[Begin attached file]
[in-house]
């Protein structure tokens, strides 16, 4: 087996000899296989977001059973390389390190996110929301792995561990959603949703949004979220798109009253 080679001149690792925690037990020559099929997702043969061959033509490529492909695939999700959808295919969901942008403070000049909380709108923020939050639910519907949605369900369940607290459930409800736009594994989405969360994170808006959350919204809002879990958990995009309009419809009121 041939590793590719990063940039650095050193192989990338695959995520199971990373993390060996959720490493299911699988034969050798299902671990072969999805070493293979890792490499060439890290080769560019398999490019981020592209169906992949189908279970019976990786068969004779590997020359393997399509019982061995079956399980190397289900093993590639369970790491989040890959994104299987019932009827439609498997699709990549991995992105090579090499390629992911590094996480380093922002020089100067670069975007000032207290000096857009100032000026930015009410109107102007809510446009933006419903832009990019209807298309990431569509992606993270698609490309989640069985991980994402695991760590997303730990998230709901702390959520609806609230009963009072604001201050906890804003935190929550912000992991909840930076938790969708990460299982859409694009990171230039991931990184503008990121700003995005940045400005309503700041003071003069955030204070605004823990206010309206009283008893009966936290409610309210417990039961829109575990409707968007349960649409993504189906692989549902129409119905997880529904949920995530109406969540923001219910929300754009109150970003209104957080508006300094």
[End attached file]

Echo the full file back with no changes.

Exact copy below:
[in-house]
């Protein structure tokens, strides 16, 4: 087996000899296989977001059973390389390190996110929301792995561990959603949703949004979220798109009253 080679001149690792925690037990020559099929997702043969061959033509490529492909695939999700959808295919969901942008403070000049909380709108923020939050639910519907949605369900369940607290459930409800736009594994989405969360994170808006959350919204809002879990958990995009309009419809009121 041939590793590719990063940039650095050193192989990338695959995520199971990373993390060996959720490493299911699988034969050798299902671990072969999805070493293979890792490499060439890290080769560019398999490019981020592209169906992949189908279970019976990786068969004779590997020359393997399509019982061995079956399980190397289900093993590639369970790491989040890959994104299987019932009827439609498997699709990549991995992105090579090499390629992911590094996480380093922002020089100067670069975007000032207290000096857009100032000026930015009410109107102007809510446009933006419903832009990019209807298309990431569509992606993270698609490309989640069985991980994402695991760590997303730990998230709901702390959520609806609230009963009072604001201050906890804003935190929550912000992991909840930076938790969708990460299982859409694009990171230039991931990184503008990121700003995005940045400005309503700041003071003069955030204070605004823990206010309206009283008893009966936290409610309210417990039961829109575990409707968007349960649409993504189906692989549902129409119905997880529904949920995530109406969540923001219910929300754009109150970003209104957080508006300094």